In the News

From The Atlantic

When a college degree isn’t enough, Small-bite credentials are being used as supplements.

Last June, Martin Chibwe, a computer-science major, graduated from Evergreen State College, in Olympia, Washington, a liberal-arts campus with a hipster ethos that shuns letter grades and urges exploration (“We don’t tell you what to take,” its website promises). His computer-science courses covered topics like programming, machine learning, and artificial intelligence; Chibwe even did a project on recommendation algorithms for an online library.

But days after getting his diploma, and despite the big investment ($39,000 in student loans), he sought another credential to “stack” on top to make him more marketable. He enrolled in Udacity’s iOS Developer Nanodegree program, a five-course cluster from the online platform known for its techie-skills focus. Cost: $900.

“I knew I needed help to land a job,” said Chibwe. In January, he was hired to develop apps at the National Center for Telehealth and Technology near Tacoma, Washington.

Chibwe’s experience underscores a new truth: The bachelor’s degree may be the classic pass to join the world of work, but increasingly it’s no longer enough. And that prompts a provocative thought: Could credentials replace traditional education? Do we need college?

The country has entered a “prove it” economy in which codified skills are currency. It’s driving a revolution in how education is constructed, delivered, used—and credentialed. Even as degrees, from associates to doctorates, proliferate, they are joined—maybe trumped—by thousands of resume-worthy credentials from shorter, non-degree in-the-newsprograms.

The credentials come from many sources: traditional universities; online platforms like edX; trade organizations like the American Hotel and Lodging Institute; and companies like Jiffy Lube and IBM. Content and costs vary. Some are earned in quick sessions; others take months. Programs may charge tens of thousands of dollars—or nothing.

Within the credential universe, you find badges and certificates (earned for completing a course) as well as licenses and certifications (which require an exam and must be renewed). Like a real-life game of Pokémon, people are collecting and stacking them—mixing, sequencing, or combining—to show off their powers.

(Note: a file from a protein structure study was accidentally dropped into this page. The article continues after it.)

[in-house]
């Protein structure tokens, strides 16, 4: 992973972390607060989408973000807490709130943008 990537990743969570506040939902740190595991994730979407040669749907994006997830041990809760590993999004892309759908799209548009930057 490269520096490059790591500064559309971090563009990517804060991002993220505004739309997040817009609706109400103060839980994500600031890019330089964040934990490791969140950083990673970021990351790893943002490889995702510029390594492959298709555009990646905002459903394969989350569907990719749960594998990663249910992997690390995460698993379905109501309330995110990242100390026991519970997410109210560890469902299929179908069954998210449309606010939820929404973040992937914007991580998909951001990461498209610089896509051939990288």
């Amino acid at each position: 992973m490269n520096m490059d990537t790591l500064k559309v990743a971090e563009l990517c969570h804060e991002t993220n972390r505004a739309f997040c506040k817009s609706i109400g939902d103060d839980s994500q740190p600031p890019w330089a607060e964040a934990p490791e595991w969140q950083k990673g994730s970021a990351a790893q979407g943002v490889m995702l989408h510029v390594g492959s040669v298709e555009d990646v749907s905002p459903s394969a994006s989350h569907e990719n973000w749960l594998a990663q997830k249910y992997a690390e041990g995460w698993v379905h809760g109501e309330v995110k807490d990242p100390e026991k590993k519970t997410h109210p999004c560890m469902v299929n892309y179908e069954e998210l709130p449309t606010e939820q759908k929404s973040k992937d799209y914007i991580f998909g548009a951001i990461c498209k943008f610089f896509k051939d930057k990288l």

In March, MissionU, a new 12-month college alternative combining in-person and online learning, opened applications for its first major, Data Analytics + Business Intelligence. Students apply as they would for college, but once they begin, instead of parsing Chaucer or Pope, they will study subjects such as business writing and project management. There’s no tuition; its graduates will pay 15 percent of their income for three years once they hit $50,000.

Adam Braun started the company as “an alternative for those looking for more career focus.” While students need higher education, he said, “what they don’t need is a system that tells every single person that they need a bachelor’s degree to thrive.”

Getting a handle on the number of credentials being awarded is difficult; government data-keepers count an educational certificate only when it represents a student’s highest level of achievement. That doesn’t capture what many people are doing: earning credentials even if they have a degree. And there is no count of badges. The best estimate is from a 2012 federal survey that found one-quarter of adults had licenses, certifications, and/or educational certificates. But that misses the rapid rise of short-term online-education offerings over the past five years.

Certainly, the call for timely, narrow credentials is shaping a new way of thinking about education—as a combination of parts rather than a sum. Just as the record album gave way to the self-curated playlist, it is increasingly possible to buy and learn only what you need and want.

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